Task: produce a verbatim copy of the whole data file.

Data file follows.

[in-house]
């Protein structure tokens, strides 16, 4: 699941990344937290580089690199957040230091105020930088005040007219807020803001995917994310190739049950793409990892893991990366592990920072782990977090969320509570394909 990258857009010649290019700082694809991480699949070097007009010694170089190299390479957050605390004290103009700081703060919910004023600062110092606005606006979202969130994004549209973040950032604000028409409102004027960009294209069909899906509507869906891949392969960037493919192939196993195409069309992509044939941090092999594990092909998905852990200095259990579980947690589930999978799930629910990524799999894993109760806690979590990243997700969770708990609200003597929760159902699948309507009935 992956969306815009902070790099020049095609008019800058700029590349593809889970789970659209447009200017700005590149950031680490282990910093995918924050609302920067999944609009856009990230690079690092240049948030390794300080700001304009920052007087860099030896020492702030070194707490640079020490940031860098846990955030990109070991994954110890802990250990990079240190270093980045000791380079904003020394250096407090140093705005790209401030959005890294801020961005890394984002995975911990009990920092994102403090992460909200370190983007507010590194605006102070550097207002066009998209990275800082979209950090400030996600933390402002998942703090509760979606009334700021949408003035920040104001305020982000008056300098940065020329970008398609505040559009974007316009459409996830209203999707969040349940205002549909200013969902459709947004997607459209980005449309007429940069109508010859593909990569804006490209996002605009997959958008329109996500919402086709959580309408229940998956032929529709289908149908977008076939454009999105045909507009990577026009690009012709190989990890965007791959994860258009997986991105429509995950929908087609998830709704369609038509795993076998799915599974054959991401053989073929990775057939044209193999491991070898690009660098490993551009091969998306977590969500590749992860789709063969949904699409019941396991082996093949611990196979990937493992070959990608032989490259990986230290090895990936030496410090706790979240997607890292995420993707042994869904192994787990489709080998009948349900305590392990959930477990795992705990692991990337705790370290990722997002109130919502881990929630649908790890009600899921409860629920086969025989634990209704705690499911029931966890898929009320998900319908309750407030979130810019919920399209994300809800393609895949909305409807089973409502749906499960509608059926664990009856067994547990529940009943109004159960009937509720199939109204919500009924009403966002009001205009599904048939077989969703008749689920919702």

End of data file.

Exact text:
[in-house]
């Protein structure tokens, strides 16, 4: 699941990344937290580089690199957040230091105020930088005040007219807020803001995917994310190739049950793409990892893991990366592990920072782990977090969320509570394909 990258857009010649290019700082694809991480699949070097007009010694170089190299390479957050605390004290103009700081703060919910004023600062110092606005606006979202969130994004549209973040950032604000028409409102004027960009294209069909899906509507869906891949392969960037493919192939196993195409069309992509044939941090092999594990092909998905852990200095259990579980947690589930999978799930629910990524799999894993109760806690979590990243997700969770708990609200003597929760159902699948309507009935 992956969306815009902070790099020049095609008019800058700029590349593809889970789970659209447009200017700005590149950031680490282990910093995918924050609302920067999944609009856009990230690079690092240049948030390794300080700001304009920052007087860099030896020492702030070194707490640079020490940031860098846990955030990109070991994954110890802990250990990079240190270093980045000791380079904003020394250096407090140093705005790209401030959005890294801020961005890394984002995975911990009990920092994102403090992460909200370190983007507010590194605006102070550097207002066009998209990275800082979209950090400030996600933390402002998942703090509760979606009334700021949408003035920040104001305020982000008056300098940065020329970008398609505040559009974007316009459409996830209203999707969040349940205002549909200013969902459709947004997607459209980005449309007429940069109508010859593909990569804006490209996002605009997959958008329109996500919402086709959580309408229940998956032929529709289908149908977008076939454009999105045909507009990577026009690009012709190989990890965007791959994860258009997986991105429509995950929908087609998830709704369609038509795993076998799915599974054959991401053989073929990775057939044209193999491991070898690009660098490993551009091969998306977590969500590749992860789709063969949904699409019941396991082996093949611990196979990937493992070959990608032989490259990986230290090895990936030496410090706790979240997607890292995420993707042994869904192994787990489709080998009948349900305590392990959930477990795992705990692991990337705790370290990722997002109130919502881990929630649908790890009600899921409860629920086969025989634990209704705690499911029931966890898929009320998900319908309750407030979130810019919920399209994300809800393609895949909305409807089973409502749906499960509608059926664990009856067994547990529940009943109004159960009937509720199939109204919500009924009403966002009001205009599904048939077989969703008749689920919702």